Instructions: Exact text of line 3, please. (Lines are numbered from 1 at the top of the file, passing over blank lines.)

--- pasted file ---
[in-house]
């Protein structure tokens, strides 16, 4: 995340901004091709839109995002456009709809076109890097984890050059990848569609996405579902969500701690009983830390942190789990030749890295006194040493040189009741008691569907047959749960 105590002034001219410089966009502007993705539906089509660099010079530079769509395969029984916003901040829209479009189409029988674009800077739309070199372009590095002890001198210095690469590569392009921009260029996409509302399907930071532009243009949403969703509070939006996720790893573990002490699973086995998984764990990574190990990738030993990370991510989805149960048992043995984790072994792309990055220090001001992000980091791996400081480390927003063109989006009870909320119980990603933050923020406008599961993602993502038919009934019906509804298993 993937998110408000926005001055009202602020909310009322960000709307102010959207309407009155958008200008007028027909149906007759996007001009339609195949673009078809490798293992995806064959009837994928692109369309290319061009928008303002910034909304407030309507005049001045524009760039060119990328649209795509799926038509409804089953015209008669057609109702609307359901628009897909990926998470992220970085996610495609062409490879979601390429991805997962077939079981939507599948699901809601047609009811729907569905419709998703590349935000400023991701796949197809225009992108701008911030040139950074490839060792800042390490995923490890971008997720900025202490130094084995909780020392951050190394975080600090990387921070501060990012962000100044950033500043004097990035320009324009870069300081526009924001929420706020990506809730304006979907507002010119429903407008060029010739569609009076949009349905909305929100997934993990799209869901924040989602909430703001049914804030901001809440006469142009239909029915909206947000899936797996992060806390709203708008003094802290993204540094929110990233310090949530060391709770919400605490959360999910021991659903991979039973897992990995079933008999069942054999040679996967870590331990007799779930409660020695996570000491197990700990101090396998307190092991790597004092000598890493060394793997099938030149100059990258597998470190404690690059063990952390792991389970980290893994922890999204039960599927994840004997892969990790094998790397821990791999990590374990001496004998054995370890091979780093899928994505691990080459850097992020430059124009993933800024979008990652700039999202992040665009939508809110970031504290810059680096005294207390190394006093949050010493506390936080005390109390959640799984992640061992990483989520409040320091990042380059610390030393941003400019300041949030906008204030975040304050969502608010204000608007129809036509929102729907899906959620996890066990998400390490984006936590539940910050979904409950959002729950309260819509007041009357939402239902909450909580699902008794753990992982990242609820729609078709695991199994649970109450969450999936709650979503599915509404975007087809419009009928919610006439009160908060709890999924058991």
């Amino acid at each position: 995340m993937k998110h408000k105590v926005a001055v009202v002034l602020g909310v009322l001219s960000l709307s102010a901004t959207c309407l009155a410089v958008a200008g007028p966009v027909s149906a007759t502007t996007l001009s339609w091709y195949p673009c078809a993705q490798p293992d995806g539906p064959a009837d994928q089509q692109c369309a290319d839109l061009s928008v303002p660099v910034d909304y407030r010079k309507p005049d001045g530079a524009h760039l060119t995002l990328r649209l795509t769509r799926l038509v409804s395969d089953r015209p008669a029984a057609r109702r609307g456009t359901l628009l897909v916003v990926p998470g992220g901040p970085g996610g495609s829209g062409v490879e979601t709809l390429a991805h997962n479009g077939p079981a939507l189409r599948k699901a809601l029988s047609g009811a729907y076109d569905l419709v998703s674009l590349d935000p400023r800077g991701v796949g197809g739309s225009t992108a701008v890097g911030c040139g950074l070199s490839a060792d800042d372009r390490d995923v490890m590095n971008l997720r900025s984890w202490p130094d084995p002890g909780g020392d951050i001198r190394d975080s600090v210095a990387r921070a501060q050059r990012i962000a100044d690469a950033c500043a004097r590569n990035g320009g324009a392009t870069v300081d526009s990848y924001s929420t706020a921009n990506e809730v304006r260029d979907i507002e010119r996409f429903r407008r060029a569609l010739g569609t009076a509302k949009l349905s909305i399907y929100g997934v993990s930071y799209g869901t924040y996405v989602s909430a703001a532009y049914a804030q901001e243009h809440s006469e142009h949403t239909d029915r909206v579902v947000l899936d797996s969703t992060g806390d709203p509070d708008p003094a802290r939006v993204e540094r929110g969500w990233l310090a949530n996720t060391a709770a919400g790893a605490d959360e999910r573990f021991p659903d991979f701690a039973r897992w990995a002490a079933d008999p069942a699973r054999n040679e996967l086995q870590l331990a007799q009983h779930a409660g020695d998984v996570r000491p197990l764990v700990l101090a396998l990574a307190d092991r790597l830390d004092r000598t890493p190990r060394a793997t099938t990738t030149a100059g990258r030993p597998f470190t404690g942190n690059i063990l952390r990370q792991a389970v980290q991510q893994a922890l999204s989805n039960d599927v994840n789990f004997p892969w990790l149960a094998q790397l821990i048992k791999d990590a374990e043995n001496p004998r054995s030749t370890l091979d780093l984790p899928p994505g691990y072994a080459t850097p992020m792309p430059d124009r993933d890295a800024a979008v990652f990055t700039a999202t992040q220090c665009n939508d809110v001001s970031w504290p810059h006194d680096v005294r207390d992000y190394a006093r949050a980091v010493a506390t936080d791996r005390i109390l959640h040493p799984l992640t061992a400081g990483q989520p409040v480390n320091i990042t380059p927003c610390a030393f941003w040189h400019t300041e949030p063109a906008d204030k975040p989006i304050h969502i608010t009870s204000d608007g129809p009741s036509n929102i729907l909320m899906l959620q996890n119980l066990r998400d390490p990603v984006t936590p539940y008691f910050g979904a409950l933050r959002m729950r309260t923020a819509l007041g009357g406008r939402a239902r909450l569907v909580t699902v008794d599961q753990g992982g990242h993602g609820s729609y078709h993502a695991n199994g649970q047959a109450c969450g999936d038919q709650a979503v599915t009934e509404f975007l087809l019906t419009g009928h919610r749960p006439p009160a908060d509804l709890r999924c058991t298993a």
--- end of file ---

């Amino acid at each position: 995340m993937k998110h408000k105590v926005a001055v009202v002034l602020g909310v009322l001219s960000l709307s102010a901004t959207c309407l009155a410089v958008a200008g007028p966009v027909s149906a007759t502007t996007l001009s339609w091709y195949p673009c078809a993705q490798p293992d995806g539906p064959a009837d994928q089509q692109c369309a290319d839109l061009s928008v303002p660099v910034d909304y407030r010079k309507p005049d001045g530079a524009h760039l060119t995002l990328r649209l795509t769509r799926l038509v409804s395969d089953r015209p008669a029984a057609r109702r609307g456009t359901l628009l897909v916003v990926p998470g992220g901040p970085g996610g495609s829209g062409v490879e979601t709809l390429a991805h997962n479009g077939p079981a939507l189409r599948k699901a809601l029988s047609g009811a729907y076109d569905l419709v998703s674009l590349d935000p400023r800077g991701v796949g197809g739309s225009t992108a701008v890097g911030c040139g950074l070199s490839a060792d800042d372009r390490d995923v490890m590095n971008l997720r900025s984890w202490p130094d084995p002890g909780g020392d951050i001198r190394d975080s600090v210095a990387r921070a501060q050059r990012i962000a100044d690469a950033c500043a004097r590569n990035g320009g324009a392009t870069v300081d526009s990848y924001s929420t706020a921009n990506e809730v304006r260029d979907i507002e010119r996409f429903r407008r060029a569609l010739g569609t009076a509302k949009l349905s909305i399907y929100g997934v993990s930071y799209g869901t924040y996405v989602s909430a703001a532009y049914a804030q901001e243009h809440s006469e142009h949403t239909d029915r909206v579902v947000l899936d797996s969703t992060g806390d709203p509070d708008p003094a802290r939006v993204e540094r929110g969500w990233l310090a949530n996720t060391a709770a919400g790893a605490d959360e999910r573990f021991p659903d991979f701690a039973r897992w990995a002490a079933d008999p069942a699973r054999n040679e996967l086995q870590l331990a007799q009983h779930a409660g020695d998984v996570r000491p197990l764990v700990l101090a396998l990574a307190d092991r790597l830390d004092r000598t890493p190990r060394a793997t099938t990738t030149a100059g990258r030993p597998f470190t404690g942190n690059i063990l952390r990370q792991a389970v980290q991510q893994a922890l999204s989805n039960d599927v994840n789990f004997p892969w990790l149960a094998q790397l821990i048992k791999d990590a374990e043995n001496p004998r054995s030749t370890l091979d780093l984790p899928p994505g691990y072994a080459t850097p992020m792309p430059d124009r993933d890295a800024a979008v990652f990055t700039a999202t992040q220090c665009n939508d809110v001001s970031w504290p810059h006194d680096v005294r207390d992000y190394a006093r949050a980091v010493a506390t936080d791996r005390i109390l959640h040493p799984l992640t061992a400081g990483q989520p409040v480390n320091i990042t380059p927003c610390a030393f941003w040189h400019t300041e949030p063109a906008d204030k975040p989006i304050h969502i608010t009870s204000d608007g129809p009741s036509n929102i729907l909320m899906l959620q996890n119980l066990r998400d390490p990603v984006t936590p539940y008691f910050g979904a409950l933050r959002m729950r309260t923020a819509l007041g009357g406008r939402a239902r909450l569907v909580t699902v008794d599961q753990g992982g990242h993602g609820s729609y078709h993502a695991n199994g649970q047959a109450c969450g999936d038919q709650a979503v599915t009934e509404f975007l087809l019906t419009g009928h919610r749960p006439p009160a908060d509804l709890r999924c058991t298993a």